Even Hollywood has immortalized them in their own way. NHL 94 was featured in “Swingers,” NHL All Star Hockey in “Mallrats.” I'll cover that famous "Mallrats" scene in my next installment.



I did manage to miss out on some fun by never owning Blades of Steel for the NES. Apparently, I was having too much fun alternating between thin guys, average guys and fat guys.

Le "Meh"nifique
That means 1991 would be the next crucial year of evolution, especially if you grew up in Pittsburgh. Just a few short months after the Penguins hoisted the Stanley Cup for the first time, the Sega Genesis released two competing hockey games: EA Sports NHL Hockey and Sega Sports Mario Lemieux Hockey. Being a proud Yinzer, I opted for the latter on my Christmas list. Despite the goofy pink, charcoal and teal uniforms the teams graced, Mario Lemieux Hockey had a charm that made it stand out from its technically superior competition. The cartoony graphics, the organist, and the then ahead-of-its-time level of customization made the game a complete blast, evidenced by the fact that the engine was used in other games in other formats, such as the ill-fated Atari Lynx.

X-Axis Fight Fest!!!!!
After a fun year of distraction, the real juggernaut would begin.

EA followed up with NHLPA 93, losing the NHL license but teaming with the player's union to add all the real players. Ah, the unmatched excitement of seeing Phil Housley's name on the screen as you slipped one past Tim Cheveldae to go ahead in the 3rd.

This coincided with ESPN bringing the NHL games to a national audience for the first time in years. In the days before internet, it was awesome to see these funky guys with funky European names on tv then play as them on your Sega Genesis.

Without the NHL team license, each team was represented only by their city name. That's fine unless you're an Islanders fan. With two New York teams, somehow the team who won 4 straight Cups only a decade earlier lost out to the Rangers who spent the better part of 5 decades with only “hey, we're an Original Six” to hang their hats. So, if you were an Isles fan, you spent a year playing as a blue and orange team called Long Island. In a similar situation, Madden games from that era have green guys, who we assume are the "J-E-T-S JETS! JETS! JETS!," that are referred to as New Jersey. Add the ability to make a player's head bleed, and NHLPA '93 made for a pretty good installment.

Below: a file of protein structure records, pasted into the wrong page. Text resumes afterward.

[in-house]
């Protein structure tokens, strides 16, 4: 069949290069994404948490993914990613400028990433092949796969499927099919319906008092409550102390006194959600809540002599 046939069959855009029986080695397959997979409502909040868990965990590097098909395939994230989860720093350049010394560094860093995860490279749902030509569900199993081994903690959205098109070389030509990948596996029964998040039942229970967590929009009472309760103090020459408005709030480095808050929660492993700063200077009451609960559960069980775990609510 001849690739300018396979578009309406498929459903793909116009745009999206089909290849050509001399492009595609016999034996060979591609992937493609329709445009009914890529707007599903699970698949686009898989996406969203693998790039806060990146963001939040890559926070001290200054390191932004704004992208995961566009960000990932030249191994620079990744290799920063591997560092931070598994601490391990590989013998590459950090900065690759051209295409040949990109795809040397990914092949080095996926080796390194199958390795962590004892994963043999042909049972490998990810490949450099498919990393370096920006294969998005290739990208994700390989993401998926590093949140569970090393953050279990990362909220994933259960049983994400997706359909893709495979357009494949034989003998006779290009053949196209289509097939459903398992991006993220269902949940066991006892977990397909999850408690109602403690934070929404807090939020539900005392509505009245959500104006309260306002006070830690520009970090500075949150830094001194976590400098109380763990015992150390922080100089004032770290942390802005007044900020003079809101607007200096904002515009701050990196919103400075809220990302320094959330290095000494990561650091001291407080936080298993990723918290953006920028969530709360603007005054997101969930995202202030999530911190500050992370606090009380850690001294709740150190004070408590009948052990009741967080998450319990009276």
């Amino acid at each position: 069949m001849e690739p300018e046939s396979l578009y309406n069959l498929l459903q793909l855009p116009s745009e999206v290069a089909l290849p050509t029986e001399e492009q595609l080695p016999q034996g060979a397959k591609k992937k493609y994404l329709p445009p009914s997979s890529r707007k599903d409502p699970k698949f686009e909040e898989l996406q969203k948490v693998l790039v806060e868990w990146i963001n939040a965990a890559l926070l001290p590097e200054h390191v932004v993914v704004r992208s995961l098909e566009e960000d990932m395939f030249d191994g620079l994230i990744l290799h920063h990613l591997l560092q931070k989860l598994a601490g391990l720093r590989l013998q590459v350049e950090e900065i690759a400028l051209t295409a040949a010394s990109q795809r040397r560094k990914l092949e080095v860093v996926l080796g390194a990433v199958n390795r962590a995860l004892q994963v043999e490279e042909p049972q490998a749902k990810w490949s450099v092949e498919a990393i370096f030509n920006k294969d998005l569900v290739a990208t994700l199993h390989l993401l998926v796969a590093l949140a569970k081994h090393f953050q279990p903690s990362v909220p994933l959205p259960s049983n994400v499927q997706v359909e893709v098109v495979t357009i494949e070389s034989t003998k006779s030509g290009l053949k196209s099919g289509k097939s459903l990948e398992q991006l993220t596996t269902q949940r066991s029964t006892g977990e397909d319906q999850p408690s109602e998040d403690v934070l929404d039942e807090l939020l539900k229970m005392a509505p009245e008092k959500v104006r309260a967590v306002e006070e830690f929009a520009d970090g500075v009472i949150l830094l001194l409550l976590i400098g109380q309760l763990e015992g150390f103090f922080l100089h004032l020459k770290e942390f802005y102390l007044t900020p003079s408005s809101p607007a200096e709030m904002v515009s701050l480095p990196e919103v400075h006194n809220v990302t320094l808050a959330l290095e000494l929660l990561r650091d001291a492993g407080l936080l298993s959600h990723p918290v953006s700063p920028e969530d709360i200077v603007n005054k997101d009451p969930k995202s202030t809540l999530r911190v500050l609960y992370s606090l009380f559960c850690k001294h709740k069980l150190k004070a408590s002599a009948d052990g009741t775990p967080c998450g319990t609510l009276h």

From that point on, we'd see a lot of competition for the better part of a decade. Complete with players and teams, as well as the overdue addition of the one-timer, NHL '94 is still remembered fondly by fans of the genre. NHL 14 even features an NHL 94 mode and there are online leagues playing various emulations and hacks of that game. Of course, at the time, that release faced off against the revolutionary - or headache inducing depending on your perspective - NHL Stanley Cup for Super NES. The game was played in a constantly rotating 360 degree 16-bit environment. It wasn't without its charm.


Join me next time, in a few short weeks, when we tackle the mid 1990's through the beginning of the 21st century, when hockey games - and lots of video games for that matter - became as much about flashy full motion video and licensed soundtracks as they were about content.

The Mechanics of the Dupuis Injury by @ChicksDigHockey

Getty Images



Last night, Penguins’ fans held their collective breath as Pascal Dupuis lay on the ice being attended to by medical personnel. We were worried, taking our cues from the faces of Pens and Stars players as they stood looking stunned while Dupuis remained on the ice. 

The injury occurred after Dupuis was checked from behind by former Penguin Alex Goligoski. When Dupuis fell, he went forward with his shoulders over his knees. He appeared to see the Letang shot that ultimately hit him coming. He tucked his head down exposing his neck to the force of the puck. 
 

He was talking to teammates, was able to make a fist and moved his legs. He did complain of numbness which is a sign of nerve involvement. Standard precautions for an injury that involves the spinal column is to immobilize and transport.

Via Trib Total Media/Christopher Horner


At its worst, an injury such as that could have caused a fracture. At it’s best, it was a ‘Stinger’.
 

Stingers are the result of traction or compressive forces on the brachial plexus or cervical nerve roots. The force of the puck strike literally stuns the nerve resulting in stinging, burning or numbness. Weakness may be present at the time of the injury. Some will report the arm feels and appears to be dead. This paralysis and other symptoms may be transient or temporary. They may only last a few seconds or minutes. For most, the healing takes days or weeks. Rarely it is permanent. 

What happens in an injury like Dupers?

The puck struck his neck. Because his head was tucked down, his vertebrae were spread further apart and the whole area was more vulnerable. In short, the nerve plexus was less protected. A nerve plexus is an area where nerves branch and rejoin. The brachial plexus is a group of nerves in the cervical spine from C5 to C8-T1. This includes the lower half of the cervical nerve roots and the nerve root from the first thoracic vertebra.


The brachial plexus begins with five roots that merge or join together to form three trunks.


At the hospital, Dupuis likely had imaging such as an MRI to evaluate the structures surrounding the injury. A physical exam was conducted to evaluate nerve function and reflexes. 

The evaluation was obviously positive as Dupuis took the ice this morning to skate on his own prior to the team's practice. It's hard to say when the medical team will feel comfortable with him practicing with the team let alone playing. As for long term symptoms, that remains to be seen as well.

What is a certainty is that Dupuis will give his recovery 100% of his effort and focus.That's who he is and what he does.

He is, after all, Super Duper.






Illustrations via methodistorthopedics.com